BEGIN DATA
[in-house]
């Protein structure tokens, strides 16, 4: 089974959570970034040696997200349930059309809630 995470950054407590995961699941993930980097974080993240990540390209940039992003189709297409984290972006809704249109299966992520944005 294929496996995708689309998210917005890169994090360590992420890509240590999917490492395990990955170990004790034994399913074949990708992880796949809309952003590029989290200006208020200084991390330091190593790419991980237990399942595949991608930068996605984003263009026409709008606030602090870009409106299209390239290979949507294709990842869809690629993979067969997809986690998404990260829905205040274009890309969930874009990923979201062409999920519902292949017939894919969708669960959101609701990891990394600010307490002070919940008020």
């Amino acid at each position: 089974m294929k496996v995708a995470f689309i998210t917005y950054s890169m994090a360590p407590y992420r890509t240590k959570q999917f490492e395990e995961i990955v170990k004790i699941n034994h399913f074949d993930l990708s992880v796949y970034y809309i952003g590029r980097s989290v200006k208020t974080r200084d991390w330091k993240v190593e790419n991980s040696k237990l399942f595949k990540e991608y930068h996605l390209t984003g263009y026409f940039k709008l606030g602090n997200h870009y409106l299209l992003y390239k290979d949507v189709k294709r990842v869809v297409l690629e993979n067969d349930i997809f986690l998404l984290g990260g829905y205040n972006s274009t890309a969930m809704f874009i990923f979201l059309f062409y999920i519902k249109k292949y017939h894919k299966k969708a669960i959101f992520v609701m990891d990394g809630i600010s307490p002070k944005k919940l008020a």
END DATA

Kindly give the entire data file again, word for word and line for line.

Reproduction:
[in-house]
């Protein structure tokens, strides 16, 4: 089974959570970034040696997200349930059309809630 995470950054407590995961699941993930980097974080993240990540390209940039992003189709297409984290972006809704249109299966992520944005 294929496996995708689309998210917005890169994090360590992420890509240590999917490492395990990955170990004790034994399913074949990708992880796949809309952003590029989290200006208020200084991390330091190593790419991980237990399942595949991608930068996605984003263009026409709008606030602090870009409106299209390239290979949507294709990842869809690629993979067969997809986690998404990260829905205040274009890309969930874009990923979201062409999920519902292949017939894919969708669960959101609701990891990394600010307490002070919940008020």
């Amino acid at each position: 089974m294929k496996v995708a995470f689309i998210t917005y950054s890169m994090a360590p407590y992420r890509t240590k959570q999917f490492e395990e995961i990955v170990k004790i699941n034994h399913f074949d993930l990708s992880v796949y970034y809309i952003g590029r980097s989290v200006k208020t974080r200084d991390w330091k993240v190593e790419n991980s040696k237990l399942f595949k990540e991608y930068h996605l390209t984003g263009y026409f940039k709008l606030g602090n997200h870009y409106l299209l992003y390239k290979d949507v189709k294709r990842v869809v297409l690629e993979n067969d349930i997809f986690l998404l984290g990260g829905y205040n972006s274009t890309a969930m809704f874009i990923f979201l059309f062409y999920i519902k249109k292949y017939h894919k299966k969708a669960i959101f992520v609701m990891d990394g809630i600010s307490p002070k944005k919940l008020a």